Thursday, February 9, 2012
Overoptimistic company disclosures increase litigation risks
Firms always choose rosy terms in their disclosure to please the shareholders or at least make them believe that the company is right on track, but could that optimitism go too far? A recent paper from The Accounting Review (here - subscription needed or here - working paper version) found evidence that firms that use unusually optimistic language in their disclosures to shareholders are more likely to be sued than similarly performing peer companies. Specifically, overly positive statements in earnings announcements - whether in press releases, conference calls, media interviews, or meetings with investors - are most often cited in plaintiffs’ complaints.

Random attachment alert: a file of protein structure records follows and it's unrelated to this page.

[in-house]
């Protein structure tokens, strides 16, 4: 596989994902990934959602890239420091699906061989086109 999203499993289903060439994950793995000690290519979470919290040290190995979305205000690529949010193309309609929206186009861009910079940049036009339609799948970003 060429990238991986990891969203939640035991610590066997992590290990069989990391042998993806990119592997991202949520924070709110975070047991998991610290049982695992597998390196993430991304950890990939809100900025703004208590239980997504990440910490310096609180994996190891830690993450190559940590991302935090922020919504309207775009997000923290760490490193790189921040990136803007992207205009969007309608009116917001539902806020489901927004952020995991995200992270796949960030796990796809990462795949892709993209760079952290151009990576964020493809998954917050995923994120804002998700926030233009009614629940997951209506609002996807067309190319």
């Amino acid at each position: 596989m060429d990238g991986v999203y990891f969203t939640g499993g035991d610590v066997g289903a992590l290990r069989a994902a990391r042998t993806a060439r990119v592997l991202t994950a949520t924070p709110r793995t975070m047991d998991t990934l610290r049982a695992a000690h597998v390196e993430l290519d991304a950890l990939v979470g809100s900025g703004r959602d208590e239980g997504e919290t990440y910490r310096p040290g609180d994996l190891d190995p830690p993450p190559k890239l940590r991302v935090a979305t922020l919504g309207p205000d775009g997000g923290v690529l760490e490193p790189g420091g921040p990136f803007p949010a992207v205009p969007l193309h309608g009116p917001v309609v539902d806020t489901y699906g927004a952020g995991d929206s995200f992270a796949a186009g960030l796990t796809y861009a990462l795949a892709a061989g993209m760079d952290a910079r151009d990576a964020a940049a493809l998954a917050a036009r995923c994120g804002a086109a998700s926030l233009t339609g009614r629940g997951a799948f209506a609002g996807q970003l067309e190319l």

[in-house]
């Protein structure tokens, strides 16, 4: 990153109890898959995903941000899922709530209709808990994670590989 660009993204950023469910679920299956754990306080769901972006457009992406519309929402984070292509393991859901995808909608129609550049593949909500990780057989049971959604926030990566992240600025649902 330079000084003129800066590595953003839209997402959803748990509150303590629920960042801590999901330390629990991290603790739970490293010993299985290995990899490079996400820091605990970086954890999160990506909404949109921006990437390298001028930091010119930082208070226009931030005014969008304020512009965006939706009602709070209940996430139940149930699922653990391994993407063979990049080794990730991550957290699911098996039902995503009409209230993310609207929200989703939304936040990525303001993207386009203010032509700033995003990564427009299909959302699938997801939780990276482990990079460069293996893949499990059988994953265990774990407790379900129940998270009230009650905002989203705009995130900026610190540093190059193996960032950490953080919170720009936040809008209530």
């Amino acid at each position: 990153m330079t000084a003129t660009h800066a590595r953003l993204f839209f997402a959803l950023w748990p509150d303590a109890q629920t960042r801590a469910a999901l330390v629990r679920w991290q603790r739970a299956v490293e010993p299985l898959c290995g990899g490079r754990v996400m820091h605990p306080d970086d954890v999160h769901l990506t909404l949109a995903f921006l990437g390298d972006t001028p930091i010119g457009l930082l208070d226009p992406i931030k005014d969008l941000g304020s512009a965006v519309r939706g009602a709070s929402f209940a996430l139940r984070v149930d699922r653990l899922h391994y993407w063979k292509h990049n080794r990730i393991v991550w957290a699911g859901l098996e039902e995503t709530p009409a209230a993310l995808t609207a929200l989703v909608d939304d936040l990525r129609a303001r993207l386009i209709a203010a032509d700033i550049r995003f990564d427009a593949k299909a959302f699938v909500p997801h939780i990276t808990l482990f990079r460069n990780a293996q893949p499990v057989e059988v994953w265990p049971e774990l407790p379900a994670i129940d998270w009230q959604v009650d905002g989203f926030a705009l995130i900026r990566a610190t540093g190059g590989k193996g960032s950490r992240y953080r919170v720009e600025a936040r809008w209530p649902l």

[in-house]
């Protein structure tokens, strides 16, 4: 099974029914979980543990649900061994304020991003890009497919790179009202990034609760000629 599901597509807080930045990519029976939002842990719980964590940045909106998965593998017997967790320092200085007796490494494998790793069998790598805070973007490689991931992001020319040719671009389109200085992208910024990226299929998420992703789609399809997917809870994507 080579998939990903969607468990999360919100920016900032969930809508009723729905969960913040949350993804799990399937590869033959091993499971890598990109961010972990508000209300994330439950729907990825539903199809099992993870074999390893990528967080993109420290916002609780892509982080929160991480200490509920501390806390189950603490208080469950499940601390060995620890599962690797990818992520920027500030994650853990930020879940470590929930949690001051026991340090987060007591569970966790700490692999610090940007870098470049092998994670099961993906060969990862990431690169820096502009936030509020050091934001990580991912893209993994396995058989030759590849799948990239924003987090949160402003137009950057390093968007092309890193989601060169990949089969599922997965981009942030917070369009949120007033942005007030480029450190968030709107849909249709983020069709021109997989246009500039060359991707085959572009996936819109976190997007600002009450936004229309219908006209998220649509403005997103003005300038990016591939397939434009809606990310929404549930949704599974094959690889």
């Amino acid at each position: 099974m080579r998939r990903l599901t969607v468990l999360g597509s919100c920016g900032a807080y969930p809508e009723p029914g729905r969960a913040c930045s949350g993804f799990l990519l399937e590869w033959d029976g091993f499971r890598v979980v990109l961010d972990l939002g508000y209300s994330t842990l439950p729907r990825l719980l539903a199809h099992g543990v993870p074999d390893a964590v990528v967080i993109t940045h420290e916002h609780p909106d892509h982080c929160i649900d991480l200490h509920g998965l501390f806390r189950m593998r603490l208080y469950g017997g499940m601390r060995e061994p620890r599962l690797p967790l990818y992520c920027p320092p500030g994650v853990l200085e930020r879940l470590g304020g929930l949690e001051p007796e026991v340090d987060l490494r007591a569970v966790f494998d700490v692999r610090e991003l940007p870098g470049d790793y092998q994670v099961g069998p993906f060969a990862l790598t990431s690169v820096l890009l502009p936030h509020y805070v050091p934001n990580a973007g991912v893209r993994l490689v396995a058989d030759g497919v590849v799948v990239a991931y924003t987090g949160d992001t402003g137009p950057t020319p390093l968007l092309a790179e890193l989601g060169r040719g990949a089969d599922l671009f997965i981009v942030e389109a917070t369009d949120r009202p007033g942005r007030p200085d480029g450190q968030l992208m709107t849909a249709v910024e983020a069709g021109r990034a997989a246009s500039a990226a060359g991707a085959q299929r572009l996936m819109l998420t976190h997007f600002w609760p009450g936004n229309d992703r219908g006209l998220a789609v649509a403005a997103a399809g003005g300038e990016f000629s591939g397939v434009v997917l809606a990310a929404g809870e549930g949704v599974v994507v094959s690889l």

The authors found that in 91 percent of the earnings announcements that were analyzed, the portion quoted by plaintiffs was much more optimistic than the non-quoted portion, which, according to the authors, is the first concrete evidence for the intuition that plaintiffs target optimistic language when bringing actions against [a] firm. Since every firm is likely to make some optimistic statements, the authors have to further determine whether unusually optimistic tones lead to a higher risk of litigation, controlling for industry, size and performance-related effects. They did the comparison and found that sued firms used substantially more optimistic language in their announcements. They also found that, more specifically, a change of just one standard deviation in the “optimism score” given to each earnings announcement translated into a 75.9 percent increase in the likelihood of being sued.